Painful menstrual periods may include pain in the abdomen, back and legs; abdominal cramps; headache; and fatigue. Most women have painful periods at some time in their lives. In some women, the pain is severe enough to interfere with normal activities.


Menstrual cramps are often caused by contractions of the uterine muscle during menstruation. Some women have a higher level of hormones called prostaglandins which can increase the intensity of the contractions. Stronger contractions lead to more severe cramping.

Cramps may also be caused by other conditions such as:

  • Endometriosis
  • Ovarian cysts
  • Pelvic inflammatory disease – infection of the female reproductive organs
  • Uterine fibroids – noncancerous growths in the uterus
  • Intrauterine device (IUD)
  • Scars inside the abdomen from previous surgery
  • Tumors
  • Inflammatory bowel disease

Home Care

To help ease discomfort:

  • Place a heating pad on your abdomen or lower back
  • Consider taking a warm bath
  • Exercise regularly
  • Nonsteroidal anti-inflammatory drugs (NSAIDs) such as ibuprofen and naproxen may help reduce pain (check with your doctor before using this type of medicine.)

Find out if alternative treatments are a good option for you, for example:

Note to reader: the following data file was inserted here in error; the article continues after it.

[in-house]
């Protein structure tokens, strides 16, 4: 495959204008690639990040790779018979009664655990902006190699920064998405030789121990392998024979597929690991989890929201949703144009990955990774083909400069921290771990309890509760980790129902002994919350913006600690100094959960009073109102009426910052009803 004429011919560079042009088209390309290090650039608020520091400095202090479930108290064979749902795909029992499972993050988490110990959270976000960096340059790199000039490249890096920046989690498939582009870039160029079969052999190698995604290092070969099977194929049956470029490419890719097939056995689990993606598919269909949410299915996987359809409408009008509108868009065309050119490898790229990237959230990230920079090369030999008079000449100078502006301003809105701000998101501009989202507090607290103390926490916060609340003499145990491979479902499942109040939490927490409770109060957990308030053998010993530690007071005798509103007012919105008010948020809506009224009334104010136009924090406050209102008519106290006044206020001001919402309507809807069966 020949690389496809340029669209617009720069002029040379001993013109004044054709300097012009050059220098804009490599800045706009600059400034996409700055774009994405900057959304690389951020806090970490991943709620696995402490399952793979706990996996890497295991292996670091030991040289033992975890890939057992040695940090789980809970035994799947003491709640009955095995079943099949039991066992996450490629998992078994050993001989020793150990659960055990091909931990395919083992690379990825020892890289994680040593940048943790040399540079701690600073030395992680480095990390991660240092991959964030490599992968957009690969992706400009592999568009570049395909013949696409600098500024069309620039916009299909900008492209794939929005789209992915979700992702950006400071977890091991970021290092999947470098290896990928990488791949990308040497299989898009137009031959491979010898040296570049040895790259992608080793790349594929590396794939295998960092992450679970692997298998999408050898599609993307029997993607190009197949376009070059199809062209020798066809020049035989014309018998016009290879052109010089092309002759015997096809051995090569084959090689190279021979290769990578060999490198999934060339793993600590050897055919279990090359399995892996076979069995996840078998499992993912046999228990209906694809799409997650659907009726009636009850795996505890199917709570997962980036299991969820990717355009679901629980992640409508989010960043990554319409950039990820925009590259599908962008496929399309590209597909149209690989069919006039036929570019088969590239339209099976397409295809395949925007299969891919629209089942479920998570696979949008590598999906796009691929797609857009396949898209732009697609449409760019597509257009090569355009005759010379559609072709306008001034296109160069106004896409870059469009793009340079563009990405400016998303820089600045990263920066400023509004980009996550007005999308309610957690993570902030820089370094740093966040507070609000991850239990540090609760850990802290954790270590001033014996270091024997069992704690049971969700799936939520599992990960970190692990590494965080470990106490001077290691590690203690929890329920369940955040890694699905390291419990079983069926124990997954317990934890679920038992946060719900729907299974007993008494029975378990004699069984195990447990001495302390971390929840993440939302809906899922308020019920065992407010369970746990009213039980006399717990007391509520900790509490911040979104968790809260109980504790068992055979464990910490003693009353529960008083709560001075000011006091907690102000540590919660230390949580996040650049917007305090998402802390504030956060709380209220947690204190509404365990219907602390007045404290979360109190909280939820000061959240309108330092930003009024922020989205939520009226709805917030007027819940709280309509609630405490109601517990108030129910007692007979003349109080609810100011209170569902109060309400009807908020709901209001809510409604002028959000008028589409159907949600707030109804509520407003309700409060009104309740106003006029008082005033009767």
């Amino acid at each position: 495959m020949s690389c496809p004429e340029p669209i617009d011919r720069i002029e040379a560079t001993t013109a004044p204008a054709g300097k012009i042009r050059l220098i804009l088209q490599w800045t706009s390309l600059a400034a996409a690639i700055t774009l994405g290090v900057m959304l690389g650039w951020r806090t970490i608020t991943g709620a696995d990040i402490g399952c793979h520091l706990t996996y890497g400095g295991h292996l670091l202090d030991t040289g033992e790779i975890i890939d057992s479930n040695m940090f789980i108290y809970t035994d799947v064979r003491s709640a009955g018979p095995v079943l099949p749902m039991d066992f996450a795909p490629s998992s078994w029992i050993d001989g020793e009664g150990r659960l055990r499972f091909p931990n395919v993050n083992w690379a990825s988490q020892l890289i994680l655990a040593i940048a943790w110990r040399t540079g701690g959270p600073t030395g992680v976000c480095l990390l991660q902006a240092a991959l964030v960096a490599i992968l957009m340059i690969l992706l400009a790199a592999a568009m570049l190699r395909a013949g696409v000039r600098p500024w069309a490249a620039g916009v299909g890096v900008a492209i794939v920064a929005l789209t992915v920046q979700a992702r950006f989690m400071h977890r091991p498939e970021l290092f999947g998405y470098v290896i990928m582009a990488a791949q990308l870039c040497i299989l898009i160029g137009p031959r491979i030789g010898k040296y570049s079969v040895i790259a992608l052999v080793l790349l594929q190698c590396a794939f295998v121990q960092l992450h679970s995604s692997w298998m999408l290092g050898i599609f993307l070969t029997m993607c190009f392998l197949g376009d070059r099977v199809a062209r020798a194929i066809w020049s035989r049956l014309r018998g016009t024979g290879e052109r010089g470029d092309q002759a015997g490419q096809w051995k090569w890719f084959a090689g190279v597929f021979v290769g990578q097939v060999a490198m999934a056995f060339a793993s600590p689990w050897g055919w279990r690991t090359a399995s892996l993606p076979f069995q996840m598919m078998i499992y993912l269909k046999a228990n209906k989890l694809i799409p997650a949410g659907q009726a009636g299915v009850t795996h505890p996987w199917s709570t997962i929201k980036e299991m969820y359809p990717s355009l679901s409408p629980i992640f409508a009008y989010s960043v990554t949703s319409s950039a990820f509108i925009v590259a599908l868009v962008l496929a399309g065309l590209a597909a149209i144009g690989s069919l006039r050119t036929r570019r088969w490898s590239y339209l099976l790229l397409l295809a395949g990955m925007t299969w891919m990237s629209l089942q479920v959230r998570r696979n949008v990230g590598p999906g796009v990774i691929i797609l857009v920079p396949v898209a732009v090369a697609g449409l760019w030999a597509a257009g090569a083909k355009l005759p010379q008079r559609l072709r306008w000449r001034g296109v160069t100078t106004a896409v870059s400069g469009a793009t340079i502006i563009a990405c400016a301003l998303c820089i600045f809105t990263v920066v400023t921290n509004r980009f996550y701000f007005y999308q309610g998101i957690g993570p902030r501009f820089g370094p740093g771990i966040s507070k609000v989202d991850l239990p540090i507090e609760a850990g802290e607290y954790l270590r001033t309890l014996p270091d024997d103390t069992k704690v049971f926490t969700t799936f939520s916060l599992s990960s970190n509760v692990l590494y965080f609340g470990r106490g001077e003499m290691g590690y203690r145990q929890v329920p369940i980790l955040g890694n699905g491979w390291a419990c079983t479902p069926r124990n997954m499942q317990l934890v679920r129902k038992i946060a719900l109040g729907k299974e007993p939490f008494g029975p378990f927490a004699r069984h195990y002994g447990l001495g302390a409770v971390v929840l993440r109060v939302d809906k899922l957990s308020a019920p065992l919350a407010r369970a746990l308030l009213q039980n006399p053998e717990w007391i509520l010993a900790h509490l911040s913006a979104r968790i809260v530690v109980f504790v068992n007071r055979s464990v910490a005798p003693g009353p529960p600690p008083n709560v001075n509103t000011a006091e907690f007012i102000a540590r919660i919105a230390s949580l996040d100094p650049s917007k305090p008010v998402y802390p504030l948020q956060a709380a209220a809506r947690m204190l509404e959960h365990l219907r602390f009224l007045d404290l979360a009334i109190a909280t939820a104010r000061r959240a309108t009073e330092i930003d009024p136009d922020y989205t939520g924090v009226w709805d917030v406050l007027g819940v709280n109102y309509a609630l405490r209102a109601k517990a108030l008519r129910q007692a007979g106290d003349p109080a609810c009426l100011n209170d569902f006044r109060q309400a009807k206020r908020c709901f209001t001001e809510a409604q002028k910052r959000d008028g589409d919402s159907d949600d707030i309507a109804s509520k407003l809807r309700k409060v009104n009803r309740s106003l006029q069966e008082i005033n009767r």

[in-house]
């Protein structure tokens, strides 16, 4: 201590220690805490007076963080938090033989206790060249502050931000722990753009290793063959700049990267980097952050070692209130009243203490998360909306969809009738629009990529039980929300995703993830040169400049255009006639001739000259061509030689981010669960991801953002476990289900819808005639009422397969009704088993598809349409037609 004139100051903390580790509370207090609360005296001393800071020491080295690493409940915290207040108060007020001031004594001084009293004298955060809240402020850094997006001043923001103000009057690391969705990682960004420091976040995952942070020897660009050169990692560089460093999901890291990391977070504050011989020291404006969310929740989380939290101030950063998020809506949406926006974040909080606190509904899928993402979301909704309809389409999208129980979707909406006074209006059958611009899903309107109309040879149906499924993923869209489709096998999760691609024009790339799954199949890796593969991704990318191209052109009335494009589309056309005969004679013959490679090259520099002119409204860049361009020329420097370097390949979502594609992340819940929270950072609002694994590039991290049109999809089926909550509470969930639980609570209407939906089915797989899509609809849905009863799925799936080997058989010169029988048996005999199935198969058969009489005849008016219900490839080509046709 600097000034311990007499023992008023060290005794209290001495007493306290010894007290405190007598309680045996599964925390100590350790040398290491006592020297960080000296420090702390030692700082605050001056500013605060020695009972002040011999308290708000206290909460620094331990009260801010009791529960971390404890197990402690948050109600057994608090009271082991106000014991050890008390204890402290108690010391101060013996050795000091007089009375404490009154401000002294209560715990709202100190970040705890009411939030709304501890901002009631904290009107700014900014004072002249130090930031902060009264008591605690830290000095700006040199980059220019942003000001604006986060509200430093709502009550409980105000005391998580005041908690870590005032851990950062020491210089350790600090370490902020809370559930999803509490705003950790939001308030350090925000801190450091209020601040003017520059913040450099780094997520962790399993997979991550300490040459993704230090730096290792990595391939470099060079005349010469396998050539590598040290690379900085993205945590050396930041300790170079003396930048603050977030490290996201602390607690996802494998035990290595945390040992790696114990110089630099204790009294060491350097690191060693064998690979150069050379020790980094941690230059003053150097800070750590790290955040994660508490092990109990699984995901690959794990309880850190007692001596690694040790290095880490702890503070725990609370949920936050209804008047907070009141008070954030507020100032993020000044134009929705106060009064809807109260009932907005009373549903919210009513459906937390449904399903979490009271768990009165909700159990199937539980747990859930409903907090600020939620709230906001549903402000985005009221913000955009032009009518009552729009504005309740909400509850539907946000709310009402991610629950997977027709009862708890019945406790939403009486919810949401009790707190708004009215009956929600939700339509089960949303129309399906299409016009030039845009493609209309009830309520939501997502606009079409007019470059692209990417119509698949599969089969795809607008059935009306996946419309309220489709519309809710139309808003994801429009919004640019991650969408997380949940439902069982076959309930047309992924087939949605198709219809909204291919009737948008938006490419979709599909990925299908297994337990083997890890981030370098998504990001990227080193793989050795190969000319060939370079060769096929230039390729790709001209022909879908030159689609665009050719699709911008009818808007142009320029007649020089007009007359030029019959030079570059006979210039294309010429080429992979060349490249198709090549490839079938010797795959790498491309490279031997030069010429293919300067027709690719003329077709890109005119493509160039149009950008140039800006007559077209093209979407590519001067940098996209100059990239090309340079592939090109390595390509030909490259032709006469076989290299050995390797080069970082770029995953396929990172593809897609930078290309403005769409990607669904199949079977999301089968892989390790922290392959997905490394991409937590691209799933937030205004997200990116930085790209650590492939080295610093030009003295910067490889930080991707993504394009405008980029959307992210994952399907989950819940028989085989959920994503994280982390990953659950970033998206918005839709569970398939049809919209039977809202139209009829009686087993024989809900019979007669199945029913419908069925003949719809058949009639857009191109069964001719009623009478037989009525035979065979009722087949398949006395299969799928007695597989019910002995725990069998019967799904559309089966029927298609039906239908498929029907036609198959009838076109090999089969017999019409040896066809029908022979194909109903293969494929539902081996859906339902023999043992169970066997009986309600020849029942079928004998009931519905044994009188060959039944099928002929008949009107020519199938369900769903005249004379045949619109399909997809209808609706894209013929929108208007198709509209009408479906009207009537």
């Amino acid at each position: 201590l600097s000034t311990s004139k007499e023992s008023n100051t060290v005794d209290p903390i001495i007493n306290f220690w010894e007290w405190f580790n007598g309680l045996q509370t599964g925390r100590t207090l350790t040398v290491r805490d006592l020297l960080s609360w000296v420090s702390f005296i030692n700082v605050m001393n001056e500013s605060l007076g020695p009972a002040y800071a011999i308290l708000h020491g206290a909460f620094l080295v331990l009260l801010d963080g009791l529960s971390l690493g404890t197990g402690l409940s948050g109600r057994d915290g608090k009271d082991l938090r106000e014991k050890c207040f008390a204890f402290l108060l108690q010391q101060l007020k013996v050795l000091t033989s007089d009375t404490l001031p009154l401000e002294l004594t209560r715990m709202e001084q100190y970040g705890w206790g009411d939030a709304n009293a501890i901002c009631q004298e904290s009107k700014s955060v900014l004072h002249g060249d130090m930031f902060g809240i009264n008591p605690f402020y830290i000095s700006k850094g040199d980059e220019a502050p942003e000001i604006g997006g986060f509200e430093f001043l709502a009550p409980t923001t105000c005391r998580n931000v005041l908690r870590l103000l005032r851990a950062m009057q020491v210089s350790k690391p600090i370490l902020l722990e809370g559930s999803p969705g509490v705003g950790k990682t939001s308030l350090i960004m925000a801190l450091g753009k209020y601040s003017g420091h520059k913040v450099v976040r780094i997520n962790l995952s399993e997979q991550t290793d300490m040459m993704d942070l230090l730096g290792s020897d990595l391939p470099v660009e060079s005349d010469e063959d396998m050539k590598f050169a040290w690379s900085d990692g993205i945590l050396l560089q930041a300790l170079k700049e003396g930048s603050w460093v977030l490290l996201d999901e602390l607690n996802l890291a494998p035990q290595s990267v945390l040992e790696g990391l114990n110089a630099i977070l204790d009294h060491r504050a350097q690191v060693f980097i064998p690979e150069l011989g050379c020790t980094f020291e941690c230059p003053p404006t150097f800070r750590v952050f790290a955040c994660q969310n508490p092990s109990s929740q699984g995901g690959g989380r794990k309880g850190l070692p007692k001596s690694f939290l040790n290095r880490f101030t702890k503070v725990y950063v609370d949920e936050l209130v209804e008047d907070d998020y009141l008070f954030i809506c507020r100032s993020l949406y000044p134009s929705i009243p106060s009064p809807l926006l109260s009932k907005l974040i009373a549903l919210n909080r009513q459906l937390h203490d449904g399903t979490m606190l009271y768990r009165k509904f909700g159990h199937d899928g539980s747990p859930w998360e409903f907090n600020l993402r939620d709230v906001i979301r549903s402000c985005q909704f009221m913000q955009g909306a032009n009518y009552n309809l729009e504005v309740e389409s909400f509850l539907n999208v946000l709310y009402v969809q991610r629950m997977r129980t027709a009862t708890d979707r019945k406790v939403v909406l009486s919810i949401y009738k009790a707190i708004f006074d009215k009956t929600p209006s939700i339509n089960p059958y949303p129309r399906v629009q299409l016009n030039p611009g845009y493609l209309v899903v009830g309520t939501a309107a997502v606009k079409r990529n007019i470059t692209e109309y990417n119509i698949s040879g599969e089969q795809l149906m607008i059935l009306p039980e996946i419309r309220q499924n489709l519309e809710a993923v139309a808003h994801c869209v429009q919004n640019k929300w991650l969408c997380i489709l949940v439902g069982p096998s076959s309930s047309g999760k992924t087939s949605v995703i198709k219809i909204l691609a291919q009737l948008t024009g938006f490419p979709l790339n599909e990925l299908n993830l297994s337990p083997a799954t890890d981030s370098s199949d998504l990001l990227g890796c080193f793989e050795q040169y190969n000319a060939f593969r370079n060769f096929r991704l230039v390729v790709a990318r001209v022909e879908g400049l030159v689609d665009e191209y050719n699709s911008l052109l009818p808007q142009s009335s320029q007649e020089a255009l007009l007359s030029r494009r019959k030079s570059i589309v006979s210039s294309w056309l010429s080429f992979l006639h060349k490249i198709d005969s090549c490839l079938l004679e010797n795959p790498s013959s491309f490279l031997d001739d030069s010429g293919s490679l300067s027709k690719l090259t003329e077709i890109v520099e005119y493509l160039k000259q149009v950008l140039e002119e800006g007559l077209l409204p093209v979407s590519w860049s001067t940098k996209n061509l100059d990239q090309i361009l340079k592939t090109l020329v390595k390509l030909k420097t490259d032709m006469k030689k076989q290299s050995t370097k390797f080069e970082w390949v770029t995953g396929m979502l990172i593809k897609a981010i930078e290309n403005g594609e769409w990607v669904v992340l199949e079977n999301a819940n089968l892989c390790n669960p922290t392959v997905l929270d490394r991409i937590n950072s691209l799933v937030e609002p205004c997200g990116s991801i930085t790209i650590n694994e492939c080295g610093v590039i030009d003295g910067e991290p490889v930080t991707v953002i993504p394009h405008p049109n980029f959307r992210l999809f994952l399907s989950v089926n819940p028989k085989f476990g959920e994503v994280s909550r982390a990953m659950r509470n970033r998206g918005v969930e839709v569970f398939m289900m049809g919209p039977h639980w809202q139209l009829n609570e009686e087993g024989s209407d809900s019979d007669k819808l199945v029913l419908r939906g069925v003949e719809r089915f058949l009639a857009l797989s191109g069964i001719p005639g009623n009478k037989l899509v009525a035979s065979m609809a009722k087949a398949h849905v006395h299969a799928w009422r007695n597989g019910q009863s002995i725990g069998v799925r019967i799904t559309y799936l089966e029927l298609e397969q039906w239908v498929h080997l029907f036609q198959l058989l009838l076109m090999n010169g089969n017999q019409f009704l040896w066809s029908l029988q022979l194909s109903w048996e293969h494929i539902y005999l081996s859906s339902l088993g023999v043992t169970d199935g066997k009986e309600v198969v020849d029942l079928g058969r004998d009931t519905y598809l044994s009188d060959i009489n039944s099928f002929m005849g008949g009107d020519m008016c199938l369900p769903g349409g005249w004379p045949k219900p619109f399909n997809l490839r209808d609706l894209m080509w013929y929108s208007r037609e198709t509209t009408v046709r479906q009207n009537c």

• Some herbs and supplements – like vitamin B1, magnesium and Chinese herbal medicine – may be helpful (talk to your doctor before taking any herbs and supplements as they may interact with your other medicines and conditions.)
  • Acupuncture may also help to reduce pain

When should I call my doctor?

Call your doctor if you have:

  • Severe or unusual cramps
  • Cramps that last for more than a few days
  • Signs of infection, such as fever or chills
  • Cramps with heavy menstrual bleeding
  • Abdominal or pelvic tenderness
  • Vaginal discharge other than menstrual bleeding
  • Vaginal bleeding or pain that is not related to menstruation
  • Menstrual pain that started later in your life
If you think you have an emergency, call for medical help right away.